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Wealth and Volatility

  • Fabrizio Perri

    (University of Minnesota)

  • Jonathan Heathcote

    (Federal Reserve Bank of Minneapolis)

We document a strong negative relation in the United States between wealth and aggregate volatility. For example the 1970s and the late 2000s were periods of low asset values and high volatility. The early 1960s and the Great Moderation of the 1980s and 1990s were periods of high asset values and low volatility. Motivated by this fact, we develop a simple theoretical model that links asset values to the extent of business cycle fluctuations. In our environment economic fluctuations can be driven by fluctuations in household optimism or pessimism (animal spirits), as in traditional Keynesian frameworks. The new element is a precautionary motive in consumption demand, the strength of which varies with aggregate wealth and unemployment risk. This implies that fluctuations due to "animal spirits" (and hence the level of volatility) depend crucially on the value of wealth in the economy. When wealth is high the precautionary motive is weak and demand is not sensitive to change in expectations. In this case the economy has a “neo-classical†unique equilibrium and demand management is not effective as a stabilization policy. When wealth is low the economy is vulnerable to confidence shocks, high volatility is possible due to a multiplicity of equilibria, and there is a role for demand management.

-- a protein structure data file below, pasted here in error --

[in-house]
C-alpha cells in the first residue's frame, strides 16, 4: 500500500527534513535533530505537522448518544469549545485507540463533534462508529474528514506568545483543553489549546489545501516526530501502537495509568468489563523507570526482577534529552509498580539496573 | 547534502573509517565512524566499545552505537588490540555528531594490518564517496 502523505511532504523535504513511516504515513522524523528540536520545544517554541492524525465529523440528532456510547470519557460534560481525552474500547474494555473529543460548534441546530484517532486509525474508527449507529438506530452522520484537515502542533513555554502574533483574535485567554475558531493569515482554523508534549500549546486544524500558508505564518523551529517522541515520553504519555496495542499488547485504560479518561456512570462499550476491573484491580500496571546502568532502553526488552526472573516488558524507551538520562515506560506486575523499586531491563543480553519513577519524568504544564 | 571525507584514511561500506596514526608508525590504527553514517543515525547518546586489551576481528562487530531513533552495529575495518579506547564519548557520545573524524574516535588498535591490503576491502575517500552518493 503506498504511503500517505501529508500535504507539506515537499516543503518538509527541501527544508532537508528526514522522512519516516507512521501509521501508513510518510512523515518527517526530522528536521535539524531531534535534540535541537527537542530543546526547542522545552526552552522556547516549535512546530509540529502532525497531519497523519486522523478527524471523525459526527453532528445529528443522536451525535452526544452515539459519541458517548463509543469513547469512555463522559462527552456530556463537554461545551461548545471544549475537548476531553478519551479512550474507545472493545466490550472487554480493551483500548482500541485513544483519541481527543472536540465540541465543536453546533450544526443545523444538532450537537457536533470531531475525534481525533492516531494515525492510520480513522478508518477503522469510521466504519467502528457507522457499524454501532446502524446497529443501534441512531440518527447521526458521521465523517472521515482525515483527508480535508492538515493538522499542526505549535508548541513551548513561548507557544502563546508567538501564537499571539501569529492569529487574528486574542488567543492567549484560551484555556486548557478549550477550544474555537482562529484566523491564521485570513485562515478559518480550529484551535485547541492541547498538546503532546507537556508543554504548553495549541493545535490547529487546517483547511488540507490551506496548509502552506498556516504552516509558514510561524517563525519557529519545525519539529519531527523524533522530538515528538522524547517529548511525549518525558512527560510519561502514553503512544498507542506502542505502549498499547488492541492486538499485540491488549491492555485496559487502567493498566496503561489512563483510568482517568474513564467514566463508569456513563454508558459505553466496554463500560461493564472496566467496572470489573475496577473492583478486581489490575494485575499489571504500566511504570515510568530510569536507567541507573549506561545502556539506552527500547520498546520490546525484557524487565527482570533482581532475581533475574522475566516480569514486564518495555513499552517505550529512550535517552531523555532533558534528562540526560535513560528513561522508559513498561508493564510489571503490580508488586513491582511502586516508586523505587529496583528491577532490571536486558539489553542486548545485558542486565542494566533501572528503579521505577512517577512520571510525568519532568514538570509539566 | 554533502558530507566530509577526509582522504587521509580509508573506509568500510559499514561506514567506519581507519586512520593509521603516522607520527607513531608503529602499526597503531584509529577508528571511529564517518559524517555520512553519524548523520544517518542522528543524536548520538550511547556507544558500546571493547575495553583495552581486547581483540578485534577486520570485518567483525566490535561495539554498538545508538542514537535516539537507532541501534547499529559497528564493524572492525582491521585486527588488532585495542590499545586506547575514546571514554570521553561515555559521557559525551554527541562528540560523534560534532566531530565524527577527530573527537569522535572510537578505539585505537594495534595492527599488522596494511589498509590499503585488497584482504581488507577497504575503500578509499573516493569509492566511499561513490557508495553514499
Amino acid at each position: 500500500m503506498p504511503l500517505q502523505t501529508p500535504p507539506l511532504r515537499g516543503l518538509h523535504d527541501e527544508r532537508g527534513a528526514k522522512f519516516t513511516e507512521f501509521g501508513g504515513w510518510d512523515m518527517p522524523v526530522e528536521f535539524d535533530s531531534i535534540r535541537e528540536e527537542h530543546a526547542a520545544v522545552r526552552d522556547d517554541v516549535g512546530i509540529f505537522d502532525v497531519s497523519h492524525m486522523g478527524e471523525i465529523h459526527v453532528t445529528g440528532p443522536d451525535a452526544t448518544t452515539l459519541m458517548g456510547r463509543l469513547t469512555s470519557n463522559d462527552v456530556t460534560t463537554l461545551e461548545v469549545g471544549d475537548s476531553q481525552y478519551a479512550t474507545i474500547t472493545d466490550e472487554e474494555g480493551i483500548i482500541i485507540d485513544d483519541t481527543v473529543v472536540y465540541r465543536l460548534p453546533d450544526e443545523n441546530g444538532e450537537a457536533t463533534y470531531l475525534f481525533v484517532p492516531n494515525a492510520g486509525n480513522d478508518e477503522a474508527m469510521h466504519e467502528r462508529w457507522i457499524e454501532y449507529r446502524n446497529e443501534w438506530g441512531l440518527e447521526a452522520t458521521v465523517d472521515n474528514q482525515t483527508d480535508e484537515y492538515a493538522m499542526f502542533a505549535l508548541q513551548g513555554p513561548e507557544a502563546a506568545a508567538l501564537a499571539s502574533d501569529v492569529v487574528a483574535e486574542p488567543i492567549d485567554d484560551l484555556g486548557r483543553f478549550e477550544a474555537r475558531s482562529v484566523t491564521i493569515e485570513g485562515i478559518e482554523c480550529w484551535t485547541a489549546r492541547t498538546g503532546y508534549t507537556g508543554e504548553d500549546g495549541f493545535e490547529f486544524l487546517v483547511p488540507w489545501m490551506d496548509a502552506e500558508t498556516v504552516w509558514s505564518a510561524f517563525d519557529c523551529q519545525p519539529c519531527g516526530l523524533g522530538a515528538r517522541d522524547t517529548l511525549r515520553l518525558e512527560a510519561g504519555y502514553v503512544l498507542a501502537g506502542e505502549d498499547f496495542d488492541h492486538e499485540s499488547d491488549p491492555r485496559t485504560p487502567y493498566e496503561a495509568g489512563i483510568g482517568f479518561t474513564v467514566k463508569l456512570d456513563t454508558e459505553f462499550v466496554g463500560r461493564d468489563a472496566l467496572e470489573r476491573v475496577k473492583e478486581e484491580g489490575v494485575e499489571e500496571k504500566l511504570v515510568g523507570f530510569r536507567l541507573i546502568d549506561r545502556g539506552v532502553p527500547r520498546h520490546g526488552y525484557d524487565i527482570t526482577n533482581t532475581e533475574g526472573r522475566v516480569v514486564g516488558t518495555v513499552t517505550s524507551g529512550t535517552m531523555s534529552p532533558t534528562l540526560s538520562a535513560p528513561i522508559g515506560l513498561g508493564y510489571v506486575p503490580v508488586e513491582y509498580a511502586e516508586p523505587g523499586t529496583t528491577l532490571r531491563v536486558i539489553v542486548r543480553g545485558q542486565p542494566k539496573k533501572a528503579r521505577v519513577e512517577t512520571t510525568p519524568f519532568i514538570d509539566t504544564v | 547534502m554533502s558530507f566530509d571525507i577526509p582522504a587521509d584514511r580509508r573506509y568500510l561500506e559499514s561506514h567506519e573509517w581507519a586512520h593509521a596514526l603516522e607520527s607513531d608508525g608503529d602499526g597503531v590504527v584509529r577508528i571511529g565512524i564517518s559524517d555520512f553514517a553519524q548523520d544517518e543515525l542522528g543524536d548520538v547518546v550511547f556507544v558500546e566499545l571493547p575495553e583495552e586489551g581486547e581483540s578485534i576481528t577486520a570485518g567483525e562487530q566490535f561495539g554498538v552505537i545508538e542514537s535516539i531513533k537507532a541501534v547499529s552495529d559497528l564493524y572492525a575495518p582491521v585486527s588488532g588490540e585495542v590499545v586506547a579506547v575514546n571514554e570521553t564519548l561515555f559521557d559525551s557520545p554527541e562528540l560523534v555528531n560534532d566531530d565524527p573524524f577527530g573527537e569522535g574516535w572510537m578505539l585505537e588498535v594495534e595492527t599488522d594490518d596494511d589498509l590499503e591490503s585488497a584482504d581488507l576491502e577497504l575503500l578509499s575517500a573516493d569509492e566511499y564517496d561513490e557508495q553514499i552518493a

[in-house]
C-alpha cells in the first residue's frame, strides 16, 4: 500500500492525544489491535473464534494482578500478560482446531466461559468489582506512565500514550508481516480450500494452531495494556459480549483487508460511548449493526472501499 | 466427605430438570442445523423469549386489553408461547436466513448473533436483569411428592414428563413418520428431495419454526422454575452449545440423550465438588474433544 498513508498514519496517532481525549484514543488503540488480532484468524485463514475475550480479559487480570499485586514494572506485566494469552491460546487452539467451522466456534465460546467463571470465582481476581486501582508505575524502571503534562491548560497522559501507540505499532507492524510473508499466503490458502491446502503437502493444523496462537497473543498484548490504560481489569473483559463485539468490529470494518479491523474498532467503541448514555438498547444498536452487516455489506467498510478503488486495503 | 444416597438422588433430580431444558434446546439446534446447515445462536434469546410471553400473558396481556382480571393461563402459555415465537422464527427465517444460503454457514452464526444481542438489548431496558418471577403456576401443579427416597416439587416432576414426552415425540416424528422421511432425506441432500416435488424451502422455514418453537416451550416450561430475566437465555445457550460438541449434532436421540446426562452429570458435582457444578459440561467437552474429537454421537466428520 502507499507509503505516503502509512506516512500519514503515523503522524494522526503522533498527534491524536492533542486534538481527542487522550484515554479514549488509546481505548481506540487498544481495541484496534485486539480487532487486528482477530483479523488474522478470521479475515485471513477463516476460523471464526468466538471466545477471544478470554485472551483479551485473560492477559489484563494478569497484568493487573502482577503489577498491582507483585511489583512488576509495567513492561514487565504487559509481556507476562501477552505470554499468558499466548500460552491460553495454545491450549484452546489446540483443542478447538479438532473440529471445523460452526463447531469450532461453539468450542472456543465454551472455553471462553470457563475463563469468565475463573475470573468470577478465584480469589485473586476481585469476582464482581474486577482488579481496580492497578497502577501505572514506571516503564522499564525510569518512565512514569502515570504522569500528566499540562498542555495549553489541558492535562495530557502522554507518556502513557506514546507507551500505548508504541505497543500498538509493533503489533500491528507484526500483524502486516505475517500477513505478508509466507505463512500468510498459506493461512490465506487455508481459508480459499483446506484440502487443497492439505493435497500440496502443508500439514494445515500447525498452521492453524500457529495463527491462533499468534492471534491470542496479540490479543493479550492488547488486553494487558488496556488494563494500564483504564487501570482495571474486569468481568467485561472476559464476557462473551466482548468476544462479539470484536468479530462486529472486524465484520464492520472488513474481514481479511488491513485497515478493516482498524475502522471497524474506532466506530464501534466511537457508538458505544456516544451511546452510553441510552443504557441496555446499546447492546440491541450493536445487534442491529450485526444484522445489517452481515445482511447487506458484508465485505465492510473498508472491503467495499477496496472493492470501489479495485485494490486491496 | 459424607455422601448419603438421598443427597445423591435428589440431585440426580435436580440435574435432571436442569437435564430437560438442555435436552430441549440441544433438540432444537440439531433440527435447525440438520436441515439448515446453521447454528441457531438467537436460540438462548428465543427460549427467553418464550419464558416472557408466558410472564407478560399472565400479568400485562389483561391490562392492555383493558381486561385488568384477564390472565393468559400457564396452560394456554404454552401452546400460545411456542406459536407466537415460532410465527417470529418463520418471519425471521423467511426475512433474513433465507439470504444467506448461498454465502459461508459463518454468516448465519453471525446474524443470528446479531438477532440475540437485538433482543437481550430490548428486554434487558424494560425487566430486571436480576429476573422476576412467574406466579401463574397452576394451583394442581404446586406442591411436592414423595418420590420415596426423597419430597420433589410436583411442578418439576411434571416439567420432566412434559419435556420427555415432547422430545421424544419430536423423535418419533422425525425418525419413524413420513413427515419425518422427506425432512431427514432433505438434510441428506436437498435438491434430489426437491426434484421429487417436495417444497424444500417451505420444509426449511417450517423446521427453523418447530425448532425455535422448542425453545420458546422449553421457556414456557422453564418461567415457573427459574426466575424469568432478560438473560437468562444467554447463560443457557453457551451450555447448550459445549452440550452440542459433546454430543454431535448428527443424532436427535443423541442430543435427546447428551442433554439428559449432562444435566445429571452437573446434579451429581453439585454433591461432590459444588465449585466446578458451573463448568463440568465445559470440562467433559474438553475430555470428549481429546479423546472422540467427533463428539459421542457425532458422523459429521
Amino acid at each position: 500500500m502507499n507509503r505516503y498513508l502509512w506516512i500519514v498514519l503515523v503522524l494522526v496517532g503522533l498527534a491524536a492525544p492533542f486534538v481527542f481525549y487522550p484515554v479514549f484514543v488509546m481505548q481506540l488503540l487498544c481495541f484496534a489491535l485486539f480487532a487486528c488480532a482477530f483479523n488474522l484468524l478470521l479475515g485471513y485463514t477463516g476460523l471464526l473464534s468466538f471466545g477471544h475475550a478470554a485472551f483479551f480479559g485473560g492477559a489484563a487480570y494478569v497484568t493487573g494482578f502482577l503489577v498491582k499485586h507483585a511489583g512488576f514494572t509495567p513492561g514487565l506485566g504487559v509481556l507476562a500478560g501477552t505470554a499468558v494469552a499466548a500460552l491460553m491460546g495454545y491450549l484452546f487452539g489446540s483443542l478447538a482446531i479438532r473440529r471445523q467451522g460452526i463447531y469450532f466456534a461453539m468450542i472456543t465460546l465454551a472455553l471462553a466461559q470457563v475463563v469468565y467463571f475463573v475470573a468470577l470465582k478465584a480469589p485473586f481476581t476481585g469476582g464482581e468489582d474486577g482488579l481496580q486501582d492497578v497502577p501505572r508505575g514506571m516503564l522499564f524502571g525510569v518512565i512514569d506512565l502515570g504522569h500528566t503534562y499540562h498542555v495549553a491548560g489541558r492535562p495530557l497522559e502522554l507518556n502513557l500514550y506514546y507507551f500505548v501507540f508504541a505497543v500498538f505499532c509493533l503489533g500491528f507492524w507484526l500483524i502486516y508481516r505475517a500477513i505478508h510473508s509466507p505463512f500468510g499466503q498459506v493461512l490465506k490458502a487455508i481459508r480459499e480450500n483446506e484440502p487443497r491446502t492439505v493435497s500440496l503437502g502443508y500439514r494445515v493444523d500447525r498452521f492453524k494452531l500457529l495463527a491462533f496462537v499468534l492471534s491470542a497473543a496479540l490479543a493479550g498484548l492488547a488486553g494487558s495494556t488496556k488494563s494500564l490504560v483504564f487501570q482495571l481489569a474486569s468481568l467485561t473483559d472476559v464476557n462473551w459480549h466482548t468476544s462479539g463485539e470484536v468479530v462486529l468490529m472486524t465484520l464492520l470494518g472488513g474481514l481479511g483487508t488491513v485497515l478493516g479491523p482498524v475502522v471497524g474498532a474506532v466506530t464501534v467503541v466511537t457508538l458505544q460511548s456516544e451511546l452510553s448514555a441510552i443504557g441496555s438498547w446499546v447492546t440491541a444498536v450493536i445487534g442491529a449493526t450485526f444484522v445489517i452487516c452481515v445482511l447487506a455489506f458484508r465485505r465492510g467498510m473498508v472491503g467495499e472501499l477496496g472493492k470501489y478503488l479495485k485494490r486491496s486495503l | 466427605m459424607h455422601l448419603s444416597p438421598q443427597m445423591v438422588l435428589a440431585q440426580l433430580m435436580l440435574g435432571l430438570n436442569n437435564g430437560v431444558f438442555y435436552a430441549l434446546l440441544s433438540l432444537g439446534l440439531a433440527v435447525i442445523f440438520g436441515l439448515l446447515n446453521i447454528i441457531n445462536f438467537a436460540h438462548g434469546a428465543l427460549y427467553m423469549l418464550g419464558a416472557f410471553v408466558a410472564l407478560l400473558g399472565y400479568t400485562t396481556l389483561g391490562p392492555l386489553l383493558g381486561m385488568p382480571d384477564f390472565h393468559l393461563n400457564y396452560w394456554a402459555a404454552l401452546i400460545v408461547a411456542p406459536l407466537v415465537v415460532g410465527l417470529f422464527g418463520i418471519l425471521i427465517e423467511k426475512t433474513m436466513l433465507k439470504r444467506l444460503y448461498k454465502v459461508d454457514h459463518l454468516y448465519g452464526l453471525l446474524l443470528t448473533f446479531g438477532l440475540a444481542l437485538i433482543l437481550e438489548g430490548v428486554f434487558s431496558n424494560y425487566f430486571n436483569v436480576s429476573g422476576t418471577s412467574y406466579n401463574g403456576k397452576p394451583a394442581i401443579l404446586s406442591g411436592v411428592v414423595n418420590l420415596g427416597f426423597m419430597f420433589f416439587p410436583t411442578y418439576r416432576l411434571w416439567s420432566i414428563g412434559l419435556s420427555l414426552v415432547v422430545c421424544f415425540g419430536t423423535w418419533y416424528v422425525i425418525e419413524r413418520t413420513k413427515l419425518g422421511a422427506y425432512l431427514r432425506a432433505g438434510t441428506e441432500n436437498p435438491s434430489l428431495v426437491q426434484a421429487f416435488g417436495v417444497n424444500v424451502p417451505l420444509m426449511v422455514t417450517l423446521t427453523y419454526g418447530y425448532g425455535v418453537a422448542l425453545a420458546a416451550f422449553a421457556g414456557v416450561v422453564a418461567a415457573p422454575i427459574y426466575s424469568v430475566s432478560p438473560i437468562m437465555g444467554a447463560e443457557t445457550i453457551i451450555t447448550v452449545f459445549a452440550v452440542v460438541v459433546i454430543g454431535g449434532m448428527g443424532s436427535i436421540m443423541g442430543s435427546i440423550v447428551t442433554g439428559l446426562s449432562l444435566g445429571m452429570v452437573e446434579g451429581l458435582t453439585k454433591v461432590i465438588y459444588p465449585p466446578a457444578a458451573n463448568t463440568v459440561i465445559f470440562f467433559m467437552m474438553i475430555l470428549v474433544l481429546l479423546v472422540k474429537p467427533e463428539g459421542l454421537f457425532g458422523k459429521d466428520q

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Paper provided by Society for Economic Dynamics in its series 2012 Meeting Papers with number 914.

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Date of creation: 2012
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Handle: RePEc:red:sed012:914
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  1. Martin Lettau & Sydney C. Ludvigson & Jessica A. Wachter, 2004. "The Declining Equity Premium: What Role Does Macroeconomic Risk Play?," NBER Working Papers 10270, National Bureau of Economic Research, Inc.
  2. Veronica Guerrieri & Guido Lorenzoni, 2009. "Liquidity and Trading Dynamics," Econometrica, Econometric Society, vol. 77(6), pages 1751-1790, November.
  3. Andrew Benito, 2006. "Does job insecurity affect household consumption?," Oxford Economic Papers, Oxford University Press, vol. 58(1), pages 157-181, January.
  4. Cooper, Russell & John, Andrew, 1988. "Coordinating Coordination Failures in Keynesian Models," The Quarterly Journal of Economics, MIT Press, vol. 103(3), pages 441-63, August.
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